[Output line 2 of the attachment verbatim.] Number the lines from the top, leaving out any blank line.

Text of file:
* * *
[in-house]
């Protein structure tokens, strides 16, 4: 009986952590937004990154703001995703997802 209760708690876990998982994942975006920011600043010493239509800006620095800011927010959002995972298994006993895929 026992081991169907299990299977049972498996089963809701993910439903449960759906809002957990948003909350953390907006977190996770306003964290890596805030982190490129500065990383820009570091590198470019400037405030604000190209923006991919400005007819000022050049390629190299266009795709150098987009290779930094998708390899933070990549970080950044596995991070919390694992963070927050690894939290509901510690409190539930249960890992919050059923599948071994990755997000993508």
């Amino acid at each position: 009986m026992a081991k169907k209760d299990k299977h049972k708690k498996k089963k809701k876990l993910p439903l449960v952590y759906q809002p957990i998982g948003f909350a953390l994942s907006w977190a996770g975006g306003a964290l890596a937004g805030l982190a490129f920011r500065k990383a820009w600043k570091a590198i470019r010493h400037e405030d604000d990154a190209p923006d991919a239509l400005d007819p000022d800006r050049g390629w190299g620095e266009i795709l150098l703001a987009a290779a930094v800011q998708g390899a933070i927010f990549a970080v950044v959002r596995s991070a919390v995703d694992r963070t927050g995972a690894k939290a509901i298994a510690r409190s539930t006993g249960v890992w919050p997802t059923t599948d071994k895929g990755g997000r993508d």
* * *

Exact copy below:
């Protein structure tokens, strides 16, 4: 009986952590937004990154703001995703997802 209760708690876990998982994942975006920011600043010493239509800006620095800011927010959002995972298994006993895929 026992081991169907299990299977049972498996089963809701993910439903449960759906809002957990948003909350953390907006977190996770306003964290890596805030982190490129500065990383820009570091590198470019400037405030604000190209923006991919400005007819000022050049390629190299266009795709150098987009290779930094998708390899933070990549970080950044596995991070919390694992963070927050690894939290509901510690409190539930249960890992919050059923599948071994990755997000993508």